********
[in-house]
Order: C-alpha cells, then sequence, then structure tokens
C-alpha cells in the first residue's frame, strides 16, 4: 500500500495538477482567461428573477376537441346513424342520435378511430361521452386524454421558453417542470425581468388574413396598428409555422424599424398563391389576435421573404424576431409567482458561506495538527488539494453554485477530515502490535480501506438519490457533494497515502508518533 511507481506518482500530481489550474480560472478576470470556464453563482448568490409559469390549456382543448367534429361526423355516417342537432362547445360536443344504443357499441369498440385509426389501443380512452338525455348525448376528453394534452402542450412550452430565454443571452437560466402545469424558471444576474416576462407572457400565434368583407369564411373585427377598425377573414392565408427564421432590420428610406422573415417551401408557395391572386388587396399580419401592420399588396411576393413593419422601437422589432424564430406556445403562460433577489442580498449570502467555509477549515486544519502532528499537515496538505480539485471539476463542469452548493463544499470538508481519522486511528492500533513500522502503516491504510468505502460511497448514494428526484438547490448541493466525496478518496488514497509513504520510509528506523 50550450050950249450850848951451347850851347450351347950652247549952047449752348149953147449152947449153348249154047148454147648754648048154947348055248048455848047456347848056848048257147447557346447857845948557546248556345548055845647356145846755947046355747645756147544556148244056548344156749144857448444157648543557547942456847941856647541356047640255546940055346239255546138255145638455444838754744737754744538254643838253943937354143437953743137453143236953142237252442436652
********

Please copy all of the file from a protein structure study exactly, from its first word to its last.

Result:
[in-house]
Order: C-alpha cells, then sequence, then structure tokens
C-alpha cells in the first residue's frame, strides 16, 4: 500500500495538477482567461428573477376537441346513424342520435378511430361521452386524454421558453417542470425581468388574413396598428409555422424599424398563391389576435421573404424576431409567482458561506495538527488539494453554485477530515502490535480501506438519490457533494497515502508518533 511507481506518482500530481489550474480560472478576470470556464453563482448568490409559469390549456382543448367534429361526423355516417342537432362547445360536443344504443357499441369498440385509426389501443380512452338525455348525448376528453394534452402542450412550452430565454443571452437560466402545469424558471444576474416576462407572457400565434368583407369564411373585427377598425377573414392565408427564421432590420428610406422573415417551401408557395391572386388587396399580419401592420399588396411576393413593419422601437422589432424564430406556445403562460433577489442580498449570502467555509477549515486544519502532528499537515496538505480539485471539476463542469452548493463544499470538508481519522486511528492500533513500522502503516491504510468505502460511497448514494428526484438547490448541493466525496478518496488514497509513504520510509528506523 50550450050950249450850848951451347850851347450351347950652247549952047449752348149953147449152947449153348249154047148454147648754648048154947348055248048455848047456347848056848048257147447557346447857845948557546248556345548055845647356145846755947046355747645756147544556148244056548344156749144857448444157648543557547942456847941856647541356047640255546940055346239255546138255145638455444838754744737754744538254643838253943937354143437953743137453143236953142237252442436652